2. For existing litigation based on forfeiture for rent arrears, a tenant cannot be evicted until after the end of the relevant period (currently 30 June 2020).
  3. Failure to pay the rent during the relevant period cannot be treated by the landlord as persistent delay in paying rent.

Continued communication with the landlords will be key to ensure that if a CVA is appropriate, they are likely to support the proposals.

CVA’s – Do they work?

A CVA in itself cannot repair a struggling business.  But, it can provide an opportunity for it to consider what works well, and what doesn’t.  With the help of an experienced Insolvency Practitioner, a CVA can be an opportunity for a business to make operational changes which would enable it to return to profitability.

The process has received some negative publicity, particularly from Landlords.  A number of struggling retailers (Carluccio’s – now in Administration, House of Fraser and Mothercare) all sought approval for CVA’s which required landlords to accept lower rent, in order to avoid financial collapse.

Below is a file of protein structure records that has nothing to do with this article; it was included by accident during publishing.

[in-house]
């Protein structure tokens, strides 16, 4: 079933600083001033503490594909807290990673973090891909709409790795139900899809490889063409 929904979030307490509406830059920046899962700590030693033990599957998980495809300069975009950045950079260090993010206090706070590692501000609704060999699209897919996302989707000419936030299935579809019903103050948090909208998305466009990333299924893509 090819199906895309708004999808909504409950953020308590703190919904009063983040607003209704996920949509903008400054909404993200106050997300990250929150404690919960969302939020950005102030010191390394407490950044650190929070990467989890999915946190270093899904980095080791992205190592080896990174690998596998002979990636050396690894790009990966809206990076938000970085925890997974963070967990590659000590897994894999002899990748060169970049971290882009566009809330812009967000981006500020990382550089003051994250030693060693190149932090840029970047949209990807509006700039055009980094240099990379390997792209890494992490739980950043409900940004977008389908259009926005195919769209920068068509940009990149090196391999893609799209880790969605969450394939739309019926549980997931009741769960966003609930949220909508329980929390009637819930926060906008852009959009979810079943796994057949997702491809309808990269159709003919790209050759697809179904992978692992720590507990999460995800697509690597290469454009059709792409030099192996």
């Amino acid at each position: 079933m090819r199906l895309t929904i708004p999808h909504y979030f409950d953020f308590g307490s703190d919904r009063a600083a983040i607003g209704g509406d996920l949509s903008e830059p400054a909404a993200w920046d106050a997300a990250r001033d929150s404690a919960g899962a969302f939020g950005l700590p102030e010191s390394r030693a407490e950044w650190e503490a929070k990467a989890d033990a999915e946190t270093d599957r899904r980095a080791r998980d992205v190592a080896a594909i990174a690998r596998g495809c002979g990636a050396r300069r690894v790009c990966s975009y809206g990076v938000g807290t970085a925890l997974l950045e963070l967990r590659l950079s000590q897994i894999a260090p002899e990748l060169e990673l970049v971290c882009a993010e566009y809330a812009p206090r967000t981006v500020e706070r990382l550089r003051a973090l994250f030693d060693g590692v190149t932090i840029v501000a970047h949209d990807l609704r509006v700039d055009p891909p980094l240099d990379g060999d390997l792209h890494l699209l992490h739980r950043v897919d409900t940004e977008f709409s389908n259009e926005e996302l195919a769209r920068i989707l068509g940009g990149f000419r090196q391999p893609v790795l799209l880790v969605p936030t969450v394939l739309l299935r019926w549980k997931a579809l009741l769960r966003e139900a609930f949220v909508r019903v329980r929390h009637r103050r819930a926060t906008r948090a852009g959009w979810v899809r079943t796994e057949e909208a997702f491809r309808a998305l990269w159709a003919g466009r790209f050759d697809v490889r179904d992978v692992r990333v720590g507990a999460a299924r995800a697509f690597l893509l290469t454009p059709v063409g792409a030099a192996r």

However, there have been success stories including Hombase who used a CVA to cut rent and close stores. The CVA was due to complete in August 2021 but as they were ahead of profits and had reduced its cost base by over £180M meant that the CVA could complete early – March April 2020. The CVA had allowed company to cut down the number of stores from 241 – pre CVA to 164 which all the stores now trading profitably compared to 70% which were loss making.

CVA – other benefits?

Apart from the preservation of the business including employee’s jobs, the CVA is generally a cheaper process than administration. Secured creditors can remain outside of the process and are likely to be supportive. As mention above a CVA can provide an opportunity to restructure the business which could be cutting down the workforce numbers and the costs of which are picked up in the first instance by the Redundancy Fund. There is no investigating into directors’ conduct by an Insolvency Practitioner which could be a risk as well if the directors’ conduct has been less than responsible.

The CVA proposals must be viable